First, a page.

So they're all reconciled, and Harry tells Ron that he is supposed to be the one to destroy the locket. Seriously, everybody in this entire book should just get the hell over all the "supposed to be" shit. Voldemort won't let his minions kill Harry, because he's "supposed" to do it, Harry can't ask for help defeating Voldemort because he's "supposed" to do it himself, and now apparently Ron is "supposed" to destroy the locket. What. The. Fuck?

So Harry opens the locket by speaking Parseltongue, and in one of the book's three moments of almost possessing merit, we see that Tom Riddle's original eyes are staring out of the two halves of the locket (I like to think that the Cup of Helga Hufflepuff contains his original nose).

Then the locket starts pulling a bunch of annoying "Hermione doesn't love you" shit to freak Ron out, which would be somewhat more effective if JK Rowling had made Ron/Hermione (or indeed any romantic relationship, or indeed any relationship at all) remotely convincing. Ron stabs the locket in they eyes, and they all go home.

They get back to the Inactivity Tent, and Hermione's all like "Ron, you absolute bastard, I'm going to kick the shit out of you and then bang your brains out." Then Ron explains that he managed to find them because the Deluminator, as well as being able to switch lights out, also lets you find your way back to your friends after you ditch them in the middle of their epic quest.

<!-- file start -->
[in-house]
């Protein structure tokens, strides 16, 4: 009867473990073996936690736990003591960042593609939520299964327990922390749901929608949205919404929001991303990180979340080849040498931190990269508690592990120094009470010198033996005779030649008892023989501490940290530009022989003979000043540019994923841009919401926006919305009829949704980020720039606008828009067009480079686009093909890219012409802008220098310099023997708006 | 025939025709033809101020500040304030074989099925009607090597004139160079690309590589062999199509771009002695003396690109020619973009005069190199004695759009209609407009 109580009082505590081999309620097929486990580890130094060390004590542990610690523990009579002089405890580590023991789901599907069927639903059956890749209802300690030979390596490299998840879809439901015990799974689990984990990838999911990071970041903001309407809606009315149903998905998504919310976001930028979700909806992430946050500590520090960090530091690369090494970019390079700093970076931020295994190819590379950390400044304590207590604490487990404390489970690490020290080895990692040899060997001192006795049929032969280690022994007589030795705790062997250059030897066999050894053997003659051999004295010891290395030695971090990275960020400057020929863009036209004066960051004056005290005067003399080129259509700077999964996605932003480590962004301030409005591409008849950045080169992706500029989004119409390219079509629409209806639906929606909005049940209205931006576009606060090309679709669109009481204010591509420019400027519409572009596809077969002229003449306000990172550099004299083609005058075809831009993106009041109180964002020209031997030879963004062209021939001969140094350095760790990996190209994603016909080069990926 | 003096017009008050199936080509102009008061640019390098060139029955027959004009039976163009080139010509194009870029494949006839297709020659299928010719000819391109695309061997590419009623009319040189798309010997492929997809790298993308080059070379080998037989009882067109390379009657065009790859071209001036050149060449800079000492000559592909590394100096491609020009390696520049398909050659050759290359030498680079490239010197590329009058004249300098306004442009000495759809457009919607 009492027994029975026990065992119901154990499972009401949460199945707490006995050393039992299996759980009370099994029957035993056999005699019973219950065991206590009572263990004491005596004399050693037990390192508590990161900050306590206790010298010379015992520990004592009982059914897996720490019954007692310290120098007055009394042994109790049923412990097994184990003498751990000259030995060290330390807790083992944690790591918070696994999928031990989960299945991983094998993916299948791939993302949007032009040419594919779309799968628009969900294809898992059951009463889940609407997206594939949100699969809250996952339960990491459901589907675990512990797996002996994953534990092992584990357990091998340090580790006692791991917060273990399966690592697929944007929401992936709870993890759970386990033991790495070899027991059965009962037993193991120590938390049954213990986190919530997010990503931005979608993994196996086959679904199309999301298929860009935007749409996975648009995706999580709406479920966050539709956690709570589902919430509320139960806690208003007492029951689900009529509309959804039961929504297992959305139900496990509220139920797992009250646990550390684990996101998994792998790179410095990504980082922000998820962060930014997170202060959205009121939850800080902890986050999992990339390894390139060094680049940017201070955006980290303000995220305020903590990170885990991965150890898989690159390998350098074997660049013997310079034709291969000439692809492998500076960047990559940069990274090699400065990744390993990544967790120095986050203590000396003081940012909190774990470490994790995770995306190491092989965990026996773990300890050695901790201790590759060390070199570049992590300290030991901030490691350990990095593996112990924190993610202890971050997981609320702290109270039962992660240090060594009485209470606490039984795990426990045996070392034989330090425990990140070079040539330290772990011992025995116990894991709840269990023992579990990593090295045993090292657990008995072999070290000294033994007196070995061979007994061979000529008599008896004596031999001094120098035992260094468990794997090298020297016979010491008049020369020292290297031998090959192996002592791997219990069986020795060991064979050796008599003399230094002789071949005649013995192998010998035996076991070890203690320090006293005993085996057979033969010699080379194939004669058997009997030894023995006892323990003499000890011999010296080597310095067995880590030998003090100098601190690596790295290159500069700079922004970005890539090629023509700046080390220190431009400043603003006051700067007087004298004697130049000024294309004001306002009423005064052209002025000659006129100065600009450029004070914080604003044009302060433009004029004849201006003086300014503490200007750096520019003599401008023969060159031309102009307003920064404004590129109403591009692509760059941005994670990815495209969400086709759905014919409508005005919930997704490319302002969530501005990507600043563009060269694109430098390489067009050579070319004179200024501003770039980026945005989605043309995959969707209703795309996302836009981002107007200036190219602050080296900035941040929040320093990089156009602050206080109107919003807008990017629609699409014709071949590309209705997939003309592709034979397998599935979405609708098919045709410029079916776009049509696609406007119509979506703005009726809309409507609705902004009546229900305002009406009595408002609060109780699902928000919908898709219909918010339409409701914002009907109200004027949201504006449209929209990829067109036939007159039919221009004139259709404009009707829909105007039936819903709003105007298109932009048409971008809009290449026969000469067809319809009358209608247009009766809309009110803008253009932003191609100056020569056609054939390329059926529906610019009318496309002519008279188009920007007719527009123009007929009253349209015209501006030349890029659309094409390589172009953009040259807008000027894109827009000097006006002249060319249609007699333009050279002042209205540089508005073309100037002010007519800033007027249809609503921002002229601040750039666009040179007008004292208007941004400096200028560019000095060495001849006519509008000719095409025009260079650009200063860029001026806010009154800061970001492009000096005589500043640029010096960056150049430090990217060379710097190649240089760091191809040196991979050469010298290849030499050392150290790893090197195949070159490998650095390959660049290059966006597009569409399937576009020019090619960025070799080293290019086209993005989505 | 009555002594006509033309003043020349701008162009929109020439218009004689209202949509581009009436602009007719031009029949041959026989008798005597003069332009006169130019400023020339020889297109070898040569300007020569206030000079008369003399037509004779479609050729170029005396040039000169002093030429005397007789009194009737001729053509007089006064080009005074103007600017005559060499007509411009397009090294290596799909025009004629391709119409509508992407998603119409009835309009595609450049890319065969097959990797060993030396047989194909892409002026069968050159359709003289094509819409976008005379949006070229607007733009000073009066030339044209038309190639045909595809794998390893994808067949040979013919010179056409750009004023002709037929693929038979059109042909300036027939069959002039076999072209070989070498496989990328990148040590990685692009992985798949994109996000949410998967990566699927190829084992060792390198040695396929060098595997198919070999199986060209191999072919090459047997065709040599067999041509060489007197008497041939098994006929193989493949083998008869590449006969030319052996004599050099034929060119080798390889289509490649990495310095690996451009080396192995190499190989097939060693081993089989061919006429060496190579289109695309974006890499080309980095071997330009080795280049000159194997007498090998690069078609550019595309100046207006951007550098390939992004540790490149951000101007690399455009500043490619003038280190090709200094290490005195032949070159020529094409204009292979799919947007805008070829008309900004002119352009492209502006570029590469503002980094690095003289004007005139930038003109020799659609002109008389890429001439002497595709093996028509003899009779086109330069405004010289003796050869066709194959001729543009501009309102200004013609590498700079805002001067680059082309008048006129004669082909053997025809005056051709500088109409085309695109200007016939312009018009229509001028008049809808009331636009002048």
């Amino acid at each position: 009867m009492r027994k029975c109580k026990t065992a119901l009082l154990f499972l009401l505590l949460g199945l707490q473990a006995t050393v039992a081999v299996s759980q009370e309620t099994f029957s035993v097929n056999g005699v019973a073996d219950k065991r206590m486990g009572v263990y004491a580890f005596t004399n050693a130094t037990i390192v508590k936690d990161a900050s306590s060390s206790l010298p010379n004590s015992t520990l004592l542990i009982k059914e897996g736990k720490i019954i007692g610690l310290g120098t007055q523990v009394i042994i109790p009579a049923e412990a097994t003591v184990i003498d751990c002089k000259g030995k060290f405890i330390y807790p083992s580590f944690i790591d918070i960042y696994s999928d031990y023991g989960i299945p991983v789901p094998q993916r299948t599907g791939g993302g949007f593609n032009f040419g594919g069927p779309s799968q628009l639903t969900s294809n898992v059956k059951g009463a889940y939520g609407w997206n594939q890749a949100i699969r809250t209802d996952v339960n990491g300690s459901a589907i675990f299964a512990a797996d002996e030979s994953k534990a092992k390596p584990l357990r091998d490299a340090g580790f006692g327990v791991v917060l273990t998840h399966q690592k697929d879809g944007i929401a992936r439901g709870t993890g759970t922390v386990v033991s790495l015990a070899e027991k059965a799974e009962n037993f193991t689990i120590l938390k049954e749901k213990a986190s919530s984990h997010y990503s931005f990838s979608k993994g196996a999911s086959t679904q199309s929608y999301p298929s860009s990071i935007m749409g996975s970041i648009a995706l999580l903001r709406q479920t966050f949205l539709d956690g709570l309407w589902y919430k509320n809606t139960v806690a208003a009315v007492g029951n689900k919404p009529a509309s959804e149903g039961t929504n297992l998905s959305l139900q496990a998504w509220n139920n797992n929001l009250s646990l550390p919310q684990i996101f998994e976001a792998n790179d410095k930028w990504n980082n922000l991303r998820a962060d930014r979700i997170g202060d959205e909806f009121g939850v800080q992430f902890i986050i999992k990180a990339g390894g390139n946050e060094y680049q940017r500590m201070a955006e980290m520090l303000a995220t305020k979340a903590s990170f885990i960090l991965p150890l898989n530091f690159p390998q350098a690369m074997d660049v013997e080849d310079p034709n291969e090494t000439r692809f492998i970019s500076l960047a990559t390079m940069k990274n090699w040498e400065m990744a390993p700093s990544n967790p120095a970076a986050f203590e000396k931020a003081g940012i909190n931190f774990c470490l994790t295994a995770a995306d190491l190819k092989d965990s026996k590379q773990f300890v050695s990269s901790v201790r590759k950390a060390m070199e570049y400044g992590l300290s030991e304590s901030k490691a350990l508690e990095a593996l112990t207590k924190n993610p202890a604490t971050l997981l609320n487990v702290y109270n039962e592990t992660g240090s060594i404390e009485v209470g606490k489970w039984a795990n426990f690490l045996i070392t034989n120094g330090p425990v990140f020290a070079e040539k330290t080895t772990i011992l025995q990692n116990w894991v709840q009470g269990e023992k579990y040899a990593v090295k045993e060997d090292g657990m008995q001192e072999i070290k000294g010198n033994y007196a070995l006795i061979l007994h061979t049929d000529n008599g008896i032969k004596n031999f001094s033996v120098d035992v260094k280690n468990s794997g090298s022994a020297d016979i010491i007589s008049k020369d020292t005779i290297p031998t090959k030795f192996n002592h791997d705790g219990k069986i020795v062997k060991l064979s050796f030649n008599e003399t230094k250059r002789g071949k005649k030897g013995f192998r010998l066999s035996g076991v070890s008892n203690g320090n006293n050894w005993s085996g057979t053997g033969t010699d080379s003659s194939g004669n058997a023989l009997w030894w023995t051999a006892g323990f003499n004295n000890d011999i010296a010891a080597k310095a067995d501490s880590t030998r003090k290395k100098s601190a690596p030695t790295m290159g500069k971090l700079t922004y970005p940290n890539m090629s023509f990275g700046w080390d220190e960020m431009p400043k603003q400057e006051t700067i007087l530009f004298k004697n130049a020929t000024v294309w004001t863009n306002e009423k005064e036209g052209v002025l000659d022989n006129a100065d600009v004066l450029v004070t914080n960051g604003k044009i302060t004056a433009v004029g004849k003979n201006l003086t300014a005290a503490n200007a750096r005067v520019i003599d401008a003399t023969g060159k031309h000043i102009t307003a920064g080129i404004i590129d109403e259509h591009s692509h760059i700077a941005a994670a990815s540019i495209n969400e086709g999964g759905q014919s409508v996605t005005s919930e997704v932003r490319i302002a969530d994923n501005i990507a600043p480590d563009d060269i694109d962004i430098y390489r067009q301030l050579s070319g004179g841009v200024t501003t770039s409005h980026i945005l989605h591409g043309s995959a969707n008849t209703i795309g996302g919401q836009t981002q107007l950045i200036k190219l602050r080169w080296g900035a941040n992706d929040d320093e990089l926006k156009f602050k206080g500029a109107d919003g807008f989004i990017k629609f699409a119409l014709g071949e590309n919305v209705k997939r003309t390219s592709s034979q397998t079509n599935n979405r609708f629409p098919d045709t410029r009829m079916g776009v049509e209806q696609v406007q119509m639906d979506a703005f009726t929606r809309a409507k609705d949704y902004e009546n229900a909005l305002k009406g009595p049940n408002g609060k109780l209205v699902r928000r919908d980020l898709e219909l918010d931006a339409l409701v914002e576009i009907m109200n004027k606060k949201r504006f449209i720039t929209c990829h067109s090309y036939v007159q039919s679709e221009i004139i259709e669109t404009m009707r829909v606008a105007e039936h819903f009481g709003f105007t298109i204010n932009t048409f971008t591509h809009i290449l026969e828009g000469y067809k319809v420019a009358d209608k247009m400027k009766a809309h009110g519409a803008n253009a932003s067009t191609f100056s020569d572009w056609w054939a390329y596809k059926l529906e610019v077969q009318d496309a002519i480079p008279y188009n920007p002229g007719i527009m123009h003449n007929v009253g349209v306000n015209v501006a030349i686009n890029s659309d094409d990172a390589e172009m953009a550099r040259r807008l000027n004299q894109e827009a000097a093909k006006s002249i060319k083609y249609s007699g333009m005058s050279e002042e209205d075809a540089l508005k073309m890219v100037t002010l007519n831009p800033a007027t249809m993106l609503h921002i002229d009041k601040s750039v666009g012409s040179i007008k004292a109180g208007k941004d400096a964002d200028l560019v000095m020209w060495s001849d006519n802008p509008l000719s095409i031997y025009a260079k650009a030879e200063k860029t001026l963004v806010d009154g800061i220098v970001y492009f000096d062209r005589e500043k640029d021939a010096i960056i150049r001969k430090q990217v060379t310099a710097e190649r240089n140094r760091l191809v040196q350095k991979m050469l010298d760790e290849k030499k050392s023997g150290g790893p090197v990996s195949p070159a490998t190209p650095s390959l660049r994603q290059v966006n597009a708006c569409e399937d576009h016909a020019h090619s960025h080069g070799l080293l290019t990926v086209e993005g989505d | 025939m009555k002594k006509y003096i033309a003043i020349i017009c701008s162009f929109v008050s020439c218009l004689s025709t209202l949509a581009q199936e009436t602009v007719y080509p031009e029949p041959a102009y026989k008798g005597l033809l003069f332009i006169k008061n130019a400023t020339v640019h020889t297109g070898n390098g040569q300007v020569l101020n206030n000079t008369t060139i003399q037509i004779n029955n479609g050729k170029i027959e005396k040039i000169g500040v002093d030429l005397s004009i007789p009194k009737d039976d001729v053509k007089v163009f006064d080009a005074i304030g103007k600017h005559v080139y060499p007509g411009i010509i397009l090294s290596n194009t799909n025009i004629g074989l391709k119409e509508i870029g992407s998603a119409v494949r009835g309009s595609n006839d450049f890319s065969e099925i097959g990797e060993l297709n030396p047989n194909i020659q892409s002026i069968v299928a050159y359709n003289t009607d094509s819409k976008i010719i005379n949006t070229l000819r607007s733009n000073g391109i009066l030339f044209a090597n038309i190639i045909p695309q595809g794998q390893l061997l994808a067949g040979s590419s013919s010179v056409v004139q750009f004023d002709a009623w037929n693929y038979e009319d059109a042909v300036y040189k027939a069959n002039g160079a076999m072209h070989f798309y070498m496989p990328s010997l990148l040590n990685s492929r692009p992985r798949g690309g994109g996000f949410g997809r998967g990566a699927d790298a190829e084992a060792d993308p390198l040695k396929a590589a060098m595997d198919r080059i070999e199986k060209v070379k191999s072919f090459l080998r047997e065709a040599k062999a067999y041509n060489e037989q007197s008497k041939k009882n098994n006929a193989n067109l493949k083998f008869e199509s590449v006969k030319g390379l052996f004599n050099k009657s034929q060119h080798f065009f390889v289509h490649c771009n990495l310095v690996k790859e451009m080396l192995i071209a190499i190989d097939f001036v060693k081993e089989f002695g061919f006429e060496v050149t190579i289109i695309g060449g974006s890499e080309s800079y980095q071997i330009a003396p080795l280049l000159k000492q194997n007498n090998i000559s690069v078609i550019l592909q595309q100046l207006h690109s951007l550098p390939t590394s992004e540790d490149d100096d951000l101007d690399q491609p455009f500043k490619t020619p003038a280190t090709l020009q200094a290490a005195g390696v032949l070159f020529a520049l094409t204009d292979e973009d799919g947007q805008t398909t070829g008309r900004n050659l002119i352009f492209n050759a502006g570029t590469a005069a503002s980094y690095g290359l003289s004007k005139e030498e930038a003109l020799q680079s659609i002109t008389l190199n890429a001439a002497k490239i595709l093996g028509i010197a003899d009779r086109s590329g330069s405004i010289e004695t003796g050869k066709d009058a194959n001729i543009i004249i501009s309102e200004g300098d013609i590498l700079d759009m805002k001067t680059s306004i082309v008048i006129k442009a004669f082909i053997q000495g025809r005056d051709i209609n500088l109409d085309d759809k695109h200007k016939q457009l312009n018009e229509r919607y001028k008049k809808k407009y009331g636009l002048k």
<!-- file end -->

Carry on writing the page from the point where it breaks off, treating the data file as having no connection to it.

Say it with me now: What the fuck?

You see, it's shit like this that led a small number of people to believe that Dumbledore had to be from the future. I mean foresight is one thing, but are you seriously telling me that when he created the Deluminator, however many decades ago that was, he thought to himself "hey, I'd better install a 'be able to find your way back to your friends for no readily explicable reason' function as well, because one day in the next century, three young wizards might be on a quest to destroy Voldemort's Horcruxes, and one of them might leave, and need to find his way back."

And it's shit like this that makes me really hate JKR's attempt to make Dumbledore into a "complex" character in this book. You simply can't have it both ways. Either he's a real human person who makes mistakes, or he's the infallible plot god who is so wise, so possessed of absolute foresight, that he manages to predict correctly that Ron will fall under the influence of the Locket Horcrux, leave the quest, want to return, and be unable to do so because Harry and Hermione are travelling the country in a magically protected tent.

Seriously, if the guy is smart enough to do that, why the hell wasn't he smart enough to - say - track down Voldemort's Horcruxes during the ten years in which he was incorporeal, or to twig much sooner that Grindelwald was probably evil, or to not get horribly cursed trying to use the Resurrection Stone (of which more later).

Dumbledore is infallible when he needs to do something amazing to advance the plot, but All Too Human when Rowling wants to impress us with how layered and complex her characters are.

I've used the phrase "fucking hack" before, haven't I.

Chapter Twenty: Xenophilius Lovegood